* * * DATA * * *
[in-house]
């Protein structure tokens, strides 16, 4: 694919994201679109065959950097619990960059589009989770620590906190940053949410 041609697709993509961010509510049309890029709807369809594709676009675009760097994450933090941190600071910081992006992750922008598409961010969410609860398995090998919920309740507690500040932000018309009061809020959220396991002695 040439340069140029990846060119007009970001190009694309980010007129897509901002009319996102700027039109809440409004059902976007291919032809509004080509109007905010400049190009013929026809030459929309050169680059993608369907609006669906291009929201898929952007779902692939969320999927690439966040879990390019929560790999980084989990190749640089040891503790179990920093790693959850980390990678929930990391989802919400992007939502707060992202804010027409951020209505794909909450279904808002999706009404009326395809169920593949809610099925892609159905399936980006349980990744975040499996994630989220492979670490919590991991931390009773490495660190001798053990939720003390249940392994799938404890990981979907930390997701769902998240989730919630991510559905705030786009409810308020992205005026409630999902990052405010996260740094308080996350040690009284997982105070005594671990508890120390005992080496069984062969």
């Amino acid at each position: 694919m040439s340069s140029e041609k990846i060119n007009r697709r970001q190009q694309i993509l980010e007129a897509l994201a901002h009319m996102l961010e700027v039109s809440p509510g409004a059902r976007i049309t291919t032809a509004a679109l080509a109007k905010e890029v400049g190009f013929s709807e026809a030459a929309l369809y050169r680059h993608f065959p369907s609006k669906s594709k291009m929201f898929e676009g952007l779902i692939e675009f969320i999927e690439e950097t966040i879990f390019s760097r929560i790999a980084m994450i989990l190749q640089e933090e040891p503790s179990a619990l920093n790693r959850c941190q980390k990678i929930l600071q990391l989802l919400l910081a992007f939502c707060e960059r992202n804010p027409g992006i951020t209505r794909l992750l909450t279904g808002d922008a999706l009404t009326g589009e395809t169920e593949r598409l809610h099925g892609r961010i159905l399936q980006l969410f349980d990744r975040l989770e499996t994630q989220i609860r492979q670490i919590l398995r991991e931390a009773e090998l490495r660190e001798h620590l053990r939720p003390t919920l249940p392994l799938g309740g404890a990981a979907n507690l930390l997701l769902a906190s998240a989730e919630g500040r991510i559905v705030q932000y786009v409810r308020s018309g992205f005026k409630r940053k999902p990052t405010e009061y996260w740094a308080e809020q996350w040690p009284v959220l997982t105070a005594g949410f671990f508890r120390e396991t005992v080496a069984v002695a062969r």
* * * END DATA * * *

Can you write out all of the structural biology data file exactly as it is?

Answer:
[in-house]
């Protein structure tokens, strides 16, 4: 694919994201679109065959950097619990960059589009989770620590906190940053949410 041609697709993509961010509510049309890029709807369809594709676009675009760097994450933090941190600071910081992006992750922008598409961010969410609860398995090998919920309740507690500040932000018309009061809020959220396991002695 040439340069140029990846060119007009970001190009694309980010007129897509901002009319996102700027039109809440409004059902976007291919032809509004080509109007905010400049190009013929026809030459929309050169680059993608369907609006669906291009929201898929952007779902692939969320999927690439966040879990390019929560790999980084989990190749640089040891503790179990920093790693959850980390990678929930990391989802919400992007939502707060992202804010027409951020209505794909909450279904808002999706009404009326395809169920593949809610099925892609159905399936980006349980990744975040499996994630989220492979670490919590991991931390009773490495660190001798053990939720003390249940392994799938404890990981979907930390997701769902998240989730919630991510559905705030786009409810308020992205005026409630999902990052405010996260740094308080996350040690009284997982105070005594671990508890120390005992080496069984062969």
């Amino acid at each position: 694919m040439s340069s140029e041609k990846i060119n007009r697709r970001q190009q694309i993509l980010e007129a897509l994201a901002h009319m996102l961010e700027v039109s809440p509510g409004a059902r976007i049309t291919t032809a509004a679109l080509a109007k905010e890029v400049g190009f013929s709807e026809a030459a929309l369809y050169r680059h993608f065959p369907s609006k669906s594709k291009m929201f898929e676009g952007l779902i692939e675009f969320i999927e690439e950097t966040i879990f390019s760097r929560i790999a980084m994450i989990l190749q640089e933090e040891p503790s179990a619990l920093n790693r959850c941190q980390k990678i929930l600071q990391l989802l919400l910081a992007f939502c707060e960059r992202n804010p027409g992006i951020t209505r794909l992750l909450t279904g808002d922008a999706l009404t009326g589009e395809t169920e593949r598409l809610h099925g892609r961010i159905l399936q980006l969410f349980d990744r975040l989770e499996t994630q989220i609860r492979q670490i919590l398995r991991e931390a009773e090998l490495r660190e001798h620590l053990r939720p003390t919920l249940p392994l799938g309740g404890a990981a979907n507690l930390l997701l769902a906190s998240a989730e919630g500040r991510i559905v705030q932000y786009v409810r308020s018309g992205f005026k409630r940053k999902p990052t405010e009061y996260w740094a308080e809020q996350w040690p009284v959220l997982t105070a005594g949410f671990f508890r120390e396991t005992v080496a069984v002695a062969r």